Don't call it an intifada. Not yet, anyway.
Sure, violence has erupted recently throughout the West Bank. The injuries and deaths of Palestinian protestors continue to make headlines. Palestinian and Israeli commentators are warning of a return to chaos. Some are outright cheering for it. But officials from both sides of the Green Line are reluctant to call it an "intifada," for fear of letting the proverbial genie out of the bottle. Instead, they carefully wield such terms as "popular resistance," "rioters," or just "the situation."
What's in a name? The term intifada was popularized when the Palestinians launched their first uprising against Israel from 1987 to 1990. Translated as "shaking off," that Palestinian intifada was replete with rock-throwing, tire-burning, civil disobedience, and low-level violence against Israel in an attempt to gain independence. By contrast, the second intifada, from 2000 to 2005, was an all-out war, with Iranian proxies Hamas and Palestinian Islamic Jihad, Fatah's Tanzim and al-Aqsa Martyrs Brigades, and other groups carrying out terrorist attacks against Israeli civilian and military targets.
These two campaigns to decouple from the Israelis differed greatly in tactics, but both were unquestionably embraced by the Palestinian leadership and the Palestinian people alike. We don't see that kind of cohesion today, and that, essentially, is why we won't yet call it an intifada.
In fact, according to a recent poll, 65 percent of Palestinians oppose a new intifada. And so does Palestinian President Mahmoud Abbas, who has called upon his security services to keep a lid on the violence.
Abbas, however, has not entirely closed the door on a new uprising. The Jerusalem Post reports that he recently reached an agreement with the rival Hamas faction to keep things on a low flame. The two factions, whose leaders are generally prone to disagreement on just about everything, have apparently settled on the term "peaceful intifada."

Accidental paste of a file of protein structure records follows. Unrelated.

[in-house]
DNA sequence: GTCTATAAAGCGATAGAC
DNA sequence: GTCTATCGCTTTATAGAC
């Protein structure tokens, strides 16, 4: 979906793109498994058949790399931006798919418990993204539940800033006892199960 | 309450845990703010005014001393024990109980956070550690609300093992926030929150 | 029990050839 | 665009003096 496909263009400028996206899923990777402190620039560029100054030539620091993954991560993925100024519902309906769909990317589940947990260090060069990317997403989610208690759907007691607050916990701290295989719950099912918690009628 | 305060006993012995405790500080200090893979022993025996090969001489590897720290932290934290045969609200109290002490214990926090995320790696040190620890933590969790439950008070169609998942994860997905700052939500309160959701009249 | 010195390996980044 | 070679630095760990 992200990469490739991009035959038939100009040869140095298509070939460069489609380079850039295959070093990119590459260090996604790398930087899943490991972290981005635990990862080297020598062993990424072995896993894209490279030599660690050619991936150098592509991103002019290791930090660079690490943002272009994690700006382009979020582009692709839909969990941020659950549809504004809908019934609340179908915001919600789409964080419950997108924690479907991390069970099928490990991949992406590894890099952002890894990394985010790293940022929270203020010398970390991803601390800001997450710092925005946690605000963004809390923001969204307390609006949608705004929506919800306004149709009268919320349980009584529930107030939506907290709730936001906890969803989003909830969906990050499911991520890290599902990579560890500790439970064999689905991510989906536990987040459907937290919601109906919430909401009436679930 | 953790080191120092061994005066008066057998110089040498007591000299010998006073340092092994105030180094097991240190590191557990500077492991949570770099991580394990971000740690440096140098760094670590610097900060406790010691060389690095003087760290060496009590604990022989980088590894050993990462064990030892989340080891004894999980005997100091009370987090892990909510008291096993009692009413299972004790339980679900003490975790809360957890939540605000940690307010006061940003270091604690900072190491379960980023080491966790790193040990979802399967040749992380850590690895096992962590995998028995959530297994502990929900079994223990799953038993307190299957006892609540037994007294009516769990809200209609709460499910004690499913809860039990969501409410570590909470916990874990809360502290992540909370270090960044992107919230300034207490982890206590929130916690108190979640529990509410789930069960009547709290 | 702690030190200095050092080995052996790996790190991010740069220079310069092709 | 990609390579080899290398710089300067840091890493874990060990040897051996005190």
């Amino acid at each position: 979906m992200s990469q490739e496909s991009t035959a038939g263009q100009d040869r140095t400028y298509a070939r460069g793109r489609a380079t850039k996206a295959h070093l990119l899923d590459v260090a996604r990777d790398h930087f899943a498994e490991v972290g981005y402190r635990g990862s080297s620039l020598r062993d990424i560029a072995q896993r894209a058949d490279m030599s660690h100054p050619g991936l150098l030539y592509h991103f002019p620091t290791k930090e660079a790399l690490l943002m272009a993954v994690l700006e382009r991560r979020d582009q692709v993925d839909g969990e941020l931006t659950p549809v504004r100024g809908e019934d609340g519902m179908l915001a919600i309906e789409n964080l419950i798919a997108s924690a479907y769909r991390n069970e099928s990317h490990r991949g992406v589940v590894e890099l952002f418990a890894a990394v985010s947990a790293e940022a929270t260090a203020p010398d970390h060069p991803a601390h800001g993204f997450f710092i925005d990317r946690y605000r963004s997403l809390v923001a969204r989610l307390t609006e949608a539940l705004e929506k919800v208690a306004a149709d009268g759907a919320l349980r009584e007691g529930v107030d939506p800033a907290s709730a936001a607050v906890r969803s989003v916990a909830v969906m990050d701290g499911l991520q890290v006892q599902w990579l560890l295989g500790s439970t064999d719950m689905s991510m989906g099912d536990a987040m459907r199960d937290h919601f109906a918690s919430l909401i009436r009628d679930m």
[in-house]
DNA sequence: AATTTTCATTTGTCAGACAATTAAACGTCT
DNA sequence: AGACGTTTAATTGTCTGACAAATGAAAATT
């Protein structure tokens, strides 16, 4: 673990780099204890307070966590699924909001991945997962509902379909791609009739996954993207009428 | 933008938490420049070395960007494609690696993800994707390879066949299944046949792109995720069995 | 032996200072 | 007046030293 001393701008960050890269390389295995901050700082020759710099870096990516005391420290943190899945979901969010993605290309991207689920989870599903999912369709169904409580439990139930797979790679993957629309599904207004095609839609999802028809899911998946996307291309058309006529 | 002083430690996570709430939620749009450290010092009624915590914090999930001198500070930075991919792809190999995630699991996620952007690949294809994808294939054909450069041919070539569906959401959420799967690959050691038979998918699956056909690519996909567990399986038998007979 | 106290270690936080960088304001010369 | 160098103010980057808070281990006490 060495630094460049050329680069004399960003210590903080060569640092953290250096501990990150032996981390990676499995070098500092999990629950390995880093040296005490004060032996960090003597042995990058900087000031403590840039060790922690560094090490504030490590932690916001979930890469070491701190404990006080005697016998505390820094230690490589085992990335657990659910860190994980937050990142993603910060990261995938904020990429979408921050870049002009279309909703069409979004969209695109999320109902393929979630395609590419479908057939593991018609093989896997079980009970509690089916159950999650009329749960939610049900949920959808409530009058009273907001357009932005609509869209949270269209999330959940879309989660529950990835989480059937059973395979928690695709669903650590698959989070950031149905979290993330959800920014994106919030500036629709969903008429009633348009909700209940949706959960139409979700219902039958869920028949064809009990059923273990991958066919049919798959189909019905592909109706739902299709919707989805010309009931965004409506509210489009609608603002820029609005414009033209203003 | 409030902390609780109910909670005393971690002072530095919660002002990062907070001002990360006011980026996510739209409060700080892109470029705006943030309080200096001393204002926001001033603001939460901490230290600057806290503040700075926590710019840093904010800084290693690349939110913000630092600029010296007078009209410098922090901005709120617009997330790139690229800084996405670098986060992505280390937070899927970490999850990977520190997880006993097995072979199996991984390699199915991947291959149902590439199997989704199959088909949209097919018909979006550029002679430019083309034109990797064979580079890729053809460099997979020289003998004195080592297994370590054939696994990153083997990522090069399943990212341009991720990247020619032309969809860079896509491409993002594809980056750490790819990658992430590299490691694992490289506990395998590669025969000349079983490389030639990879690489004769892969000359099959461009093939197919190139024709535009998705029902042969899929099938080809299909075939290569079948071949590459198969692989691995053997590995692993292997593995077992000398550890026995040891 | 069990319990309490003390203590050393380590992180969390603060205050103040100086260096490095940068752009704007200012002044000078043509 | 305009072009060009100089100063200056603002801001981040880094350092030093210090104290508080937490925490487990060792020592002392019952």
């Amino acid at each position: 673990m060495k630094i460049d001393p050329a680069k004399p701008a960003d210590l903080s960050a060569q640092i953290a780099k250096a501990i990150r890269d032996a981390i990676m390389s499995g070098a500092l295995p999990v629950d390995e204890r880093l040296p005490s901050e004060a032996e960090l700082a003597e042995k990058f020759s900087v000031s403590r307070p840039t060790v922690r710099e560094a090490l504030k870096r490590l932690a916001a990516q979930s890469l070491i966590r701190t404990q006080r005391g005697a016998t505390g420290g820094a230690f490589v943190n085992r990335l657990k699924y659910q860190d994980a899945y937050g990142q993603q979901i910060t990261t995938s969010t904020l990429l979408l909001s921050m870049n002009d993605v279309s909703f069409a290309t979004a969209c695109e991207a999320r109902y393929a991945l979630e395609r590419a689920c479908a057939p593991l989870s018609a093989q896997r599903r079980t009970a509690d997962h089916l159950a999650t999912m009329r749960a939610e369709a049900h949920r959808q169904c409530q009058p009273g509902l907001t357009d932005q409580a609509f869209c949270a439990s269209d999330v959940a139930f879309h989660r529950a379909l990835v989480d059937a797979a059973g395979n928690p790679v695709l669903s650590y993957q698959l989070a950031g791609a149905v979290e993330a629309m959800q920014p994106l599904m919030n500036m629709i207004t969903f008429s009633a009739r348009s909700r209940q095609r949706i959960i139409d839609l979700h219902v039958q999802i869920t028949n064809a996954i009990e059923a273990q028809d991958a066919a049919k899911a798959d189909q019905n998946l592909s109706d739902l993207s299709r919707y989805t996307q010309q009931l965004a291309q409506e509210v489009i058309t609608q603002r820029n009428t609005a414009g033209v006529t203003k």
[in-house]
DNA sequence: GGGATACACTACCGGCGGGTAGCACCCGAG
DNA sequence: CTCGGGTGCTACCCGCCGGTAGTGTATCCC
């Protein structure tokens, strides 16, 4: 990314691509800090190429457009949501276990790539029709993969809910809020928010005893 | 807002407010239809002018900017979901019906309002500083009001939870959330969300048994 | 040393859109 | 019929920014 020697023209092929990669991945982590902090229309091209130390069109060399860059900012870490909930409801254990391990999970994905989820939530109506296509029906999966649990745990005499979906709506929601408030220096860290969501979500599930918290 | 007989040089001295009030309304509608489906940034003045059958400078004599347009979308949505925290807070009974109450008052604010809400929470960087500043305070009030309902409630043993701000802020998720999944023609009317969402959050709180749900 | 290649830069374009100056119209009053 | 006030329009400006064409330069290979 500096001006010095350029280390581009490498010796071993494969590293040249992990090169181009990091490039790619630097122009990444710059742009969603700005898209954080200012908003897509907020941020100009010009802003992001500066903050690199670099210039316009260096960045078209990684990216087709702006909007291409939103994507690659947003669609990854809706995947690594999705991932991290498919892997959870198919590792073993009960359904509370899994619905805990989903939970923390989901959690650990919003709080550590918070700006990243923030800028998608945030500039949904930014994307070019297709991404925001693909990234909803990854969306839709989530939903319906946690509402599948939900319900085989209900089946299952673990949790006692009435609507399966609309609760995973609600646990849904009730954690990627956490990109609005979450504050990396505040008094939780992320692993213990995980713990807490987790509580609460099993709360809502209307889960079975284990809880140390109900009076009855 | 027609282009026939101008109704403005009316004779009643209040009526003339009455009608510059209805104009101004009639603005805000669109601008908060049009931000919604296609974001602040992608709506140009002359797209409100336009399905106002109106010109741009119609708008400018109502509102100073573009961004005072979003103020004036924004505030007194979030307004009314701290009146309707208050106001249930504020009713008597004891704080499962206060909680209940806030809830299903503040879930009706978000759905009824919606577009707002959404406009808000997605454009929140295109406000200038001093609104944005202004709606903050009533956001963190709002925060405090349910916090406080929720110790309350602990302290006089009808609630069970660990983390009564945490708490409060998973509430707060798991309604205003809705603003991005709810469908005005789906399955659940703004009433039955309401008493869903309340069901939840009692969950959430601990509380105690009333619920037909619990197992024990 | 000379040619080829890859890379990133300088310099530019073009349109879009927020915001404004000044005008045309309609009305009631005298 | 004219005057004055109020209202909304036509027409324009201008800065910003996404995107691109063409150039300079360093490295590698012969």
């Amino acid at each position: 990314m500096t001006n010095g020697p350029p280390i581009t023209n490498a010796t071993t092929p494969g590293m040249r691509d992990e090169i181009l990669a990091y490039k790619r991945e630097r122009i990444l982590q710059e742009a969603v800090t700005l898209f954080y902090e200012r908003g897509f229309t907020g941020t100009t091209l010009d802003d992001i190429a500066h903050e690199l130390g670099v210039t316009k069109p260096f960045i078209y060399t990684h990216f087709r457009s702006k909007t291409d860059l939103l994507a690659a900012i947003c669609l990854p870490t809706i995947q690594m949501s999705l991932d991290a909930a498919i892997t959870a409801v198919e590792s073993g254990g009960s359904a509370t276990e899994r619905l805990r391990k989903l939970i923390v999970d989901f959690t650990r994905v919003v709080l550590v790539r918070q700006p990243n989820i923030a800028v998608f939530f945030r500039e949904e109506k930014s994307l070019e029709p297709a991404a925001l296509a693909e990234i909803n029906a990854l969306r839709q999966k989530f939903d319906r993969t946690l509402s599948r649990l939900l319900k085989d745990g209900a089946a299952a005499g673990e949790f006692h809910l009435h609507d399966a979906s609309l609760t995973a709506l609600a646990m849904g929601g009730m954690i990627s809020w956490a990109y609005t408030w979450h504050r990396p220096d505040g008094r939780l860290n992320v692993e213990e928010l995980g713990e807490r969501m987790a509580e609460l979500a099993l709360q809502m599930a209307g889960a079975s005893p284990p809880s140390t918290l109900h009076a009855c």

This strategy apparently includes demonstrations against the West Bank security barrier, Israeli detention policies, and Israeli settlements, as well as more creative Palestinian civil disobedience, including the erection of "outposts" such as Bab Al-Shams in the disputed E1 area and others since.
The Israelis have called upon the Palestinian Authority to unequivocally end the unrest, but that may not happen right away. Abbas knows that, ahead of U.S. President Barack Obama's visit to the region in March, the uncertain security situation (not an intifada, mind you) is his ace in the hole.
Abbas's rationale for keeping the unrest on a low flame is simple. Rather than asking the Palestinian leaer for potentially painful concessions at the negotiating table with Israel, Obama might now come to Ramallah with one respectful request: maintain calm.